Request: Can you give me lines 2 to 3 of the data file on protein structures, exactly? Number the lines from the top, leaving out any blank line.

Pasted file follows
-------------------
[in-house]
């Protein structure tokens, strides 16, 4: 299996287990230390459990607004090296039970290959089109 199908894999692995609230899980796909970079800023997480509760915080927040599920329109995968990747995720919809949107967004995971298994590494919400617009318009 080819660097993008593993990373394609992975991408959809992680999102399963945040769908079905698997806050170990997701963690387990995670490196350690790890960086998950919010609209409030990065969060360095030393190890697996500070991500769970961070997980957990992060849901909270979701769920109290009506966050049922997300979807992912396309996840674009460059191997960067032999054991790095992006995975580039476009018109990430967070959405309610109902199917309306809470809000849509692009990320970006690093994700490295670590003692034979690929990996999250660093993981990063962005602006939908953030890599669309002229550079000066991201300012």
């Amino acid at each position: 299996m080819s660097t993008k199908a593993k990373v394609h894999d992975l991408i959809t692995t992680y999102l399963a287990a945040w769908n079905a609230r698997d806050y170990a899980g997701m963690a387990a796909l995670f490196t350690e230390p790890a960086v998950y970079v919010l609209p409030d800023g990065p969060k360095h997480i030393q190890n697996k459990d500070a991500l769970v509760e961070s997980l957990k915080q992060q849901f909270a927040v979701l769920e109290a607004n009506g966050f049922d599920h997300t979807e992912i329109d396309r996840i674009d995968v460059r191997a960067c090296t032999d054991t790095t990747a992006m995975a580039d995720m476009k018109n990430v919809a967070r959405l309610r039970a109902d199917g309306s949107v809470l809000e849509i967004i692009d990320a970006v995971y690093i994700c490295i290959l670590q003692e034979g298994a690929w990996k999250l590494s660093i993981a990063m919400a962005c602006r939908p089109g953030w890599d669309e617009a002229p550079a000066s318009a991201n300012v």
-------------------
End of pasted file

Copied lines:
């Protein structure tokens, strides 16, 4: 299996287990230390459990607004090296039970290959089109 199908894999692995609230899980796909970079800023997480509760915080927040599920329109995968990747995720919809949107967004995971298994590494919400617009318009 080819660097993008593993990373394609992975991408959809992680999102399963945040769908079905698997806050170990997701963690387990995670490196350690790890960086998950919010609209409030990065969060360095030393190890697996500070991500769970961070997980957990992060849901909270979701769920109290009506966050049922997300979807992912396309996840674009460059191997960067032999054991790095992006995975580039476009018109990430967070959405309610109902199917309306809470809000849509692009990320970006690093994700490295670590003692034979690929990996999250660093993981990063962005602006939908953030890599669309002229550079000066991201300012």
């Amino acid at each position: 299996m080819s660097t993008k199908a593993k990373v394609h894999d992975l991408i959809t692995t992680y999102l399963a287990a945040w769908n079905a609230r698997d806050y170990a899980g997701m963690a387990a796909l995670f490196t350690e230390p790890a960086v998950y970079v919010l609209p409030d800023g990065p969060k360095h997480i030393q190890n697996k459990d500070a991500l769970v509760e961070s997980l957990k915080q992060q849901f909270a927040v979701l769920e109290a607004n009506g966050f049922d599920h997300t979807e992912i329109d396309r996840i674009d995968v460059r191997a960067c090296t032999d054991t790095t990747a992006m995975a580039d995720m476009k018109n990430v919809a967070r959405l309610r039970a109902d199917g309306s949107v809470l809000e849509i967004i692009d990320a970006v995971y690093i994700c490295i290959l670590q003692e034979g298994a690929w990996k999250l590494s660093i993981a990063m919400a962005c602006r939908p089109g953030w890599d669309e617009a002229p550079a000066s318009a991201n300012v």